Saturday, July 5, 2008

Propositional Policy

Okay, I don't really know if those two words go together appropriately, but it sounds cool, right? ;)

I recently received this daily devotional email from Ransomed Heart, which can further the discussion about policy. There is a lot that could be discussed from the email, I'm going to stick with the topic from yesterday: policy.

I believe policy is derived from a propositional approach to life. Make enough propositions and water down life to those propositions, and morality and life can be easily dictated by policy. I'm not going to say that the propositions are necessarily wrong. However, focusing only on them reduces life (and the Gospel) to something too simplistic. It doesn't allow the mystery and journey of life. That's where we find God.

A “Propositional” Christianity

We have lived for so long with a “propositional” approach to Christianity, we have nearly lost its true meaning. As Mary Stewart Van Leeuwen says,

Much of it hinges on your view of scripture. Are you playing proof-text poker with Genesis plus the Gospels and Paul’s epistles, with everything else just sort of a big mystery in between—except maybe Psalms and Proverbs, which you use devotionally? Or do you see scripture as being a cosmic drama—creation, fall, redemption, future hope—dramatic narratives that you can apply to all areas of life? (Prism interview)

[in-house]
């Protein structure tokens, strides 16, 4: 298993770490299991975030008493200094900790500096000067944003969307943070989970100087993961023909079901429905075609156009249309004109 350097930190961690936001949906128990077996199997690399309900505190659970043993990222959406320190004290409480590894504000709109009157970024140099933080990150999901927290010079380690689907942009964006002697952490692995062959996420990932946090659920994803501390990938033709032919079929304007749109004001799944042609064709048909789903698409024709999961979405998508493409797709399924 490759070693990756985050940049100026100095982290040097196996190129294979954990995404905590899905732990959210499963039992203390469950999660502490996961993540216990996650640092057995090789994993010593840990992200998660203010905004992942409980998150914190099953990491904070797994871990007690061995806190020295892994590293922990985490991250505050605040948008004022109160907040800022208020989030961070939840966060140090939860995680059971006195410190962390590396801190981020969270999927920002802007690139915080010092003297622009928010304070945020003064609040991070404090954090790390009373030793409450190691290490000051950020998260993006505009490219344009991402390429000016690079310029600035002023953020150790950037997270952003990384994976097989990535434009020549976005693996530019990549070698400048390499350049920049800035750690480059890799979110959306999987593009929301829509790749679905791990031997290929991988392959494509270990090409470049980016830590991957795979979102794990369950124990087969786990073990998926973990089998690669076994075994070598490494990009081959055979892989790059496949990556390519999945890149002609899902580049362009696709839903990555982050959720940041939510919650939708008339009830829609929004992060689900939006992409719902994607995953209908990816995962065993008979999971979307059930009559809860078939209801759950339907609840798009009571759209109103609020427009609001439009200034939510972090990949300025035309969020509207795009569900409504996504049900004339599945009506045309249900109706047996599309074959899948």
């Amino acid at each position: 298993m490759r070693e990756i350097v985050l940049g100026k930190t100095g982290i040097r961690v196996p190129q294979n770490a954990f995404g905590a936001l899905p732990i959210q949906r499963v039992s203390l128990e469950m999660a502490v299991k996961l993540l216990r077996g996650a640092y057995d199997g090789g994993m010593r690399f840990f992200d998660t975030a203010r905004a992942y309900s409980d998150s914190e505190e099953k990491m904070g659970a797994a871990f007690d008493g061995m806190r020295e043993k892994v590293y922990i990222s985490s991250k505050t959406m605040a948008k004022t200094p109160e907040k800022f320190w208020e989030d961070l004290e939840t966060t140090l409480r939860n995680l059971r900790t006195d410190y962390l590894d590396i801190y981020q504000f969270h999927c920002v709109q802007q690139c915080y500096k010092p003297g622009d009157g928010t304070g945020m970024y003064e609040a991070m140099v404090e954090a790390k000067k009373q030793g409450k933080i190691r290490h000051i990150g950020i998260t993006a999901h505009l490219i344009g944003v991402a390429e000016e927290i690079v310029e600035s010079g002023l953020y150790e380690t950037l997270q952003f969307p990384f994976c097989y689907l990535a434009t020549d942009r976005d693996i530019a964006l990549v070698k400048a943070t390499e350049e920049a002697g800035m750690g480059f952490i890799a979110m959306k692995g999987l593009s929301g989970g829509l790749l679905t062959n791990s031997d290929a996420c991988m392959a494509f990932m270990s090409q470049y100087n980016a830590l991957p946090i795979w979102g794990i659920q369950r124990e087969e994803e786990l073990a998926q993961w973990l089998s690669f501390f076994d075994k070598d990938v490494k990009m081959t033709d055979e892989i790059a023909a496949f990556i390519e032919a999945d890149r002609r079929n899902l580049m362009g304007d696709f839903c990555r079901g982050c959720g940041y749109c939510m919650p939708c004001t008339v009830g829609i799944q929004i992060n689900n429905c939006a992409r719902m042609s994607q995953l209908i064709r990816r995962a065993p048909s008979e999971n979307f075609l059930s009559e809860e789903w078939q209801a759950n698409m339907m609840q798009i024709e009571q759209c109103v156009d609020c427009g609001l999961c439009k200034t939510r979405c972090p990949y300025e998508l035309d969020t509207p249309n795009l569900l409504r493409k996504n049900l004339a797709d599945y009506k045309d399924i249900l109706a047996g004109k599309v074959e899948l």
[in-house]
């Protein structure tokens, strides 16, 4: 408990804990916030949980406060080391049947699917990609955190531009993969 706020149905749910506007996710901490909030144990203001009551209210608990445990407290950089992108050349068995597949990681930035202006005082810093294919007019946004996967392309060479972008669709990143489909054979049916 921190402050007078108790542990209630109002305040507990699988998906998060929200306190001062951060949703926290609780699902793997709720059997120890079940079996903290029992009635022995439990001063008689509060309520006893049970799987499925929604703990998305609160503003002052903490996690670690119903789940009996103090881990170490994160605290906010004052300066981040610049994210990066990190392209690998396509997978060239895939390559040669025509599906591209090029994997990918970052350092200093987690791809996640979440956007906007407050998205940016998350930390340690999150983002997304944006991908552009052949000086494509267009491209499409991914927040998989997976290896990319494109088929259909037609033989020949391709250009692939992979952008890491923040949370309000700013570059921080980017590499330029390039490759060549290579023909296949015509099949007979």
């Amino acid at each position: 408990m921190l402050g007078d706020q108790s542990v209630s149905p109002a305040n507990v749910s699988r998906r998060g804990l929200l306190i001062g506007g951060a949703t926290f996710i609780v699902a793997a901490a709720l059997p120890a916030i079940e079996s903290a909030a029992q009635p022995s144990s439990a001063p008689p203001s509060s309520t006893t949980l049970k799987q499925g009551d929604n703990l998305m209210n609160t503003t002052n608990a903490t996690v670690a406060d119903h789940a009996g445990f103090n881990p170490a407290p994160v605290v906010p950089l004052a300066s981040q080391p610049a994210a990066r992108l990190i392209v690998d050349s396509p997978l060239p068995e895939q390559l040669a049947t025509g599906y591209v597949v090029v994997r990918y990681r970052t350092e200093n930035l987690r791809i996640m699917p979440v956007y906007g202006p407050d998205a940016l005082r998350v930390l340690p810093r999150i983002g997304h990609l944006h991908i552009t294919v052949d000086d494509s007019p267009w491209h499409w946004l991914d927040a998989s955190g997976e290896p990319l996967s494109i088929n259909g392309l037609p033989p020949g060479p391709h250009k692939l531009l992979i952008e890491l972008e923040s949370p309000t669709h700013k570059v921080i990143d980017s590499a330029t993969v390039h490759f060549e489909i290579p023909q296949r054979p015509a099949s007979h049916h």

For centuries prior to our Modern Era, the church viewed the gospel as a Romance, a cosmic drama whose themes permeated our own stories and drew together all the random scenes in a redemptive wholeness. But our rationalistic approach to life, which has dominated Western culture for hundreds of years, has stripped us of that, leaving a faith that is barely more than mere fact-telling. Modern evangelicalism reads like an IRS 1040 form: It’s true, all the data is there, but it doesn’t take your breath away. As British theologian Alister McGrath warns, the Bible is not primarily a doctrinal sourcebook: “To reduce revelation to principles or concepts is to suppress the element of mystery, holiness and wonder to God’s self-disclosure. ‘First principles’ may enlighten and inform; they do not force us to our knees in reverence and awe, as with Moses at the burning bush, or the disciples in the presence of the risen Christ” (A Passion for Truth).

(The Sacred Romance , 45)

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*I did receive written permission to copy devotionals from Ransomed Heart.

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